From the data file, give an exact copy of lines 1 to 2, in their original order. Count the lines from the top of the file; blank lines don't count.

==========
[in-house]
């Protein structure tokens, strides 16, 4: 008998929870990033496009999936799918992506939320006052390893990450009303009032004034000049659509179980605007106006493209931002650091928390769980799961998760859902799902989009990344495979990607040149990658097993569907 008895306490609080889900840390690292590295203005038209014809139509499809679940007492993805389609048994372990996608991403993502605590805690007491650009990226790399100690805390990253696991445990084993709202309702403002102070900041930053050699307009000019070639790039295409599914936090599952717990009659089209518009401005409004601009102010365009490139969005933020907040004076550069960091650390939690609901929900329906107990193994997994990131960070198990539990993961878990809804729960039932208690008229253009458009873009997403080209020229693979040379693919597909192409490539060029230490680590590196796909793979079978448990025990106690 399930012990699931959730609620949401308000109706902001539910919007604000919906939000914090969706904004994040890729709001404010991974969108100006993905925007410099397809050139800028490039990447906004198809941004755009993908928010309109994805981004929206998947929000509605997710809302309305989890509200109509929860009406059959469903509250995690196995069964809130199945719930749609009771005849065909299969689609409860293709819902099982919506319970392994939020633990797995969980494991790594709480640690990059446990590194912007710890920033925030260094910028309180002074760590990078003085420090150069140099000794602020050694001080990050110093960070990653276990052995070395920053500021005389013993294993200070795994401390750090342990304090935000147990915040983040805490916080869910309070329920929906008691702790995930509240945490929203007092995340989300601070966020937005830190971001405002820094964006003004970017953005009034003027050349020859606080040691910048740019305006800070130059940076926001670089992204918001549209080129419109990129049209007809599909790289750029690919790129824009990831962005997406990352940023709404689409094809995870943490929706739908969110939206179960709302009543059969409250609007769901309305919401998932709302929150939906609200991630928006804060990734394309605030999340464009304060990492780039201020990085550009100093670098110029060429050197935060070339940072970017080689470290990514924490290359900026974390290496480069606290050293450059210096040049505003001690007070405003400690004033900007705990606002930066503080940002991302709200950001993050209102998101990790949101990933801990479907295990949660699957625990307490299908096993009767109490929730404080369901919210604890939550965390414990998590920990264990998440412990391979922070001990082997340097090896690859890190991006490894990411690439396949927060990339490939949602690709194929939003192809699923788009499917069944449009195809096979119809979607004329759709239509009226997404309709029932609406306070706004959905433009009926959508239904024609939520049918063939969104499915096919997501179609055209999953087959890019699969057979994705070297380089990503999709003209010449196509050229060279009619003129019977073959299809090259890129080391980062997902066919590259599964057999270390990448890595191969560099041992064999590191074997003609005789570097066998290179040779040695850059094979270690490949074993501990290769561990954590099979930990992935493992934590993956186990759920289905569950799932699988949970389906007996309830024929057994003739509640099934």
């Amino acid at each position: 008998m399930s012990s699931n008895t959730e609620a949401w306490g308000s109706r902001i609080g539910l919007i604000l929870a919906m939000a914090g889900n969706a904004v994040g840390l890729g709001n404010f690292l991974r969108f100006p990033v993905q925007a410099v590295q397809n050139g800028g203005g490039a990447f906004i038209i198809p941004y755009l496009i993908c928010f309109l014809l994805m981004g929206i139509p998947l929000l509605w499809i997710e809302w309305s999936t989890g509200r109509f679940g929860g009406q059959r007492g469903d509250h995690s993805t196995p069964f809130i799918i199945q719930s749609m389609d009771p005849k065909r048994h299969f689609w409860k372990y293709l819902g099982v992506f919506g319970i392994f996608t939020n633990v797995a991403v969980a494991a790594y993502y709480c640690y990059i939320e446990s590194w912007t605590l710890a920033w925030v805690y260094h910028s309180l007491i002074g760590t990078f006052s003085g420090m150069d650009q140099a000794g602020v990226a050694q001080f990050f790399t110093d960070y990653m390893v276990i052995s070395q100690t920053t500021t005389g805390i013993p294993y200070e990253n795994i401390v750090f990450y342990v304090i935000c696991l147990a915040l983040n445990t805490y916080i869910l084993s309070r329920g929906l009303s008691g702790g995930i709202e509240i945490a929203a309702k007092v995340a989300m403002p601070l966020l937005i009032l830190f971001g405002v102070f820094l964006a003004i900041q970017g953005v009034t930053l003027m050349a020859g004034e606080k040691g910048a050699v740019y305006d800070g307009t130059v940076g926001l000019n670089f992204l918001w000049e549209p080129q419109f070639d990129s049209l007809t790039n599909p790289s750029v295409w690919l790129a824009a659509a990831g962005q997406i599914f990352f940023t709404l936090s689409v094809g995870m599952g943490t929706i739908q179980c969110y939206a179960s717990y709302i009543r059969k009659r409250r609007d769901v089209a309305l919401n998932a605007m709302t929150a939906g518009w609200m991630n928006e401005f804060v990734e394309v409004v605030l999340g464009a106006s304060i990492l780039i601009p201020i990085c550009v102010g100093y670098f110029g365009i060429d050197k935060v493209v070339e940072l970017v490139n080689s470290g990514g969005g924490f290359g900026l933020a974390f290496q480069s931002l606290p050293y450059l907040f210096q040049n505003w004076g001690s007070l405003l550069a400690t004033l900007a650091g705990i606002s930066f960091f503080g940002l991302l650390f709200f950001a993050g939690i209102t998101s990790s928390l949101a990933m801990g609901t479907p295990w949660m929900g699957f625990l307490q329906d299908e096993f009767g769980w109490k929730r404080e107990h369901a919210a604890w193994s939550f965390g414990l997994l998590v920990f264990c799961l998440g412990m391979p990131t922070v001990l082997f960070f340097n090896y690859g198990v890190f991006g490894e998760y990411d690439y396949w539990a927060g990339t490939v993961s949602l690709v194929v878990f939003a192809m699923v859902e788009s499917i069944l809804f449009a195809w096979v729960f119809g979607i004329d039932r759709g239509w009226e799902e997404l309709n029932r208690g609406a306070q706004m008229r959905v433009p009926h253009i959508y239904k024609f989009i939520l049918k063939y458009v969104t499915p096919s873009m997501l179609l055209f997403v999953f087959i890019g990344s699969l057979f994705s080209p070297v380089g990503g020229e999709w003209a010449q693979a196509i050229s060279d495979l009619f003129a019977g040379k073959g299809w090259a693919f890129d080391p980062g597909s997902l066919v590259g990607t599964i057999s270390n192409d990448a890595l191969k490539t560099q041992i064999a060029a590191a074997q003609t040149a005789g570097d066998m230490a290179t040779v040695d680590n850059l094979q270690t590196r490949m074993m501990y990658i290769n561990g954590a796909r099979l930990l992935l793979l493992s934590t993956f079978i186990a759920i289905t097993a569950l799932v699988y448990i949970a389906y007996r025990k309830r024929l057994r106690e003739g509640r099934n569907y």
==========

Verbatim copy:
[in-house]
């Protein structure tokens, strides 16, 4: 008998929870990033496009999936799918992506939320006052390893990450009303009032004034000049659509179980605007106006493209931002650091928390769980799961998760859902799902989009990344495979990607040149990658097993569907 008895306490609080889900840390690292590295203005038209014809139509499809679940007492993805389609048994372990996608991403993502605590805690007491650009990226790399100690805390990253696991445990084993709202309702403002102070900041930053050699307009000019070639790039295409599914936090599952717990009659089209518009401005409004601009102010365009490139969005933020907040004076550069960091650390939690609901929900329906107990193994997994990131960070198990539990993961878990809804729960039932208690008229253009458009873009997403080209020229693979040379693919597909192409490539060029230490680590590196796909793979079978448990025990106690 399930012990699931959730609620949401308000109706902001539910919007604000919906939000914090969706904004994040890729709001404010991974969108100006993905925007410099397809050139800028490039990447906004198809941004755009993908928010309109994805981004929206998947929000509605997710809302309305989890509200109509929860009406059959469903509250995690196995069964809130199945719930749609009771005849065909299969689609409860293709819902099982919506319970392994939020633990797995969980494991790594709480640690990059446990590194912007710890920033925030260094910028309180002074760590990078003085420090150069140099000794602020050694001080990050110093960070990653276990052995070395920053500021005389013993294993200070795994401390750090342990304090935000147990915040983040805490916080869910309070329920929906008691702790995930509240945490929203007092995340989300601070966020937005830190971001405002820094964006003004970017953005009034003027050349020859606080040691910048740019305006800070130059940076926001670089992204918001549209080129419109990129049209007809599909790289750029690919790129824009990831962005997406990352940023709404689409094809995870943490929706739908969110939206179960709302009543059969409250609007769901309305919401998932709302929150939906609200991630928006804060990734394309605030999340464009304060990492780039201020990085550009100093670098110029060429050197935060070339940072970017080689470290990514924490290359900026974390290496480069606290050293450059210096040049505003001690007070405003400690004033900007705990606002930066503080940002991302709200950001993050209102998101990790949101990933801990479907295990949660699957625990307490299908096993009767109490929730404080369901919210604890939550965390414990998590920990264990998440412990391979922070001990082997340097090896690859890190991006490894990411690439396949927060990339490939949602690709194929939003192809699923788009499917069944449009195809096979119809979607004329759709239509009226997404309709029932609406306070706004959905433009009926959508239904024609939520049918063939969104499915096919997501179609055209999953087959890019699969057979994705070297380089990503999709003209010449196509050229060279009619003129019977073959299809090259890129080391980062997902066919590259599964057999270390990448890595191969560099041992064999590191074997003609005789570097066998290179040779040695850059094979270690490949074993501990290769561990954590099979930990992935493992934590993956186990759920289905569950799932699988949970389906007996309830024929057994003739509640099934």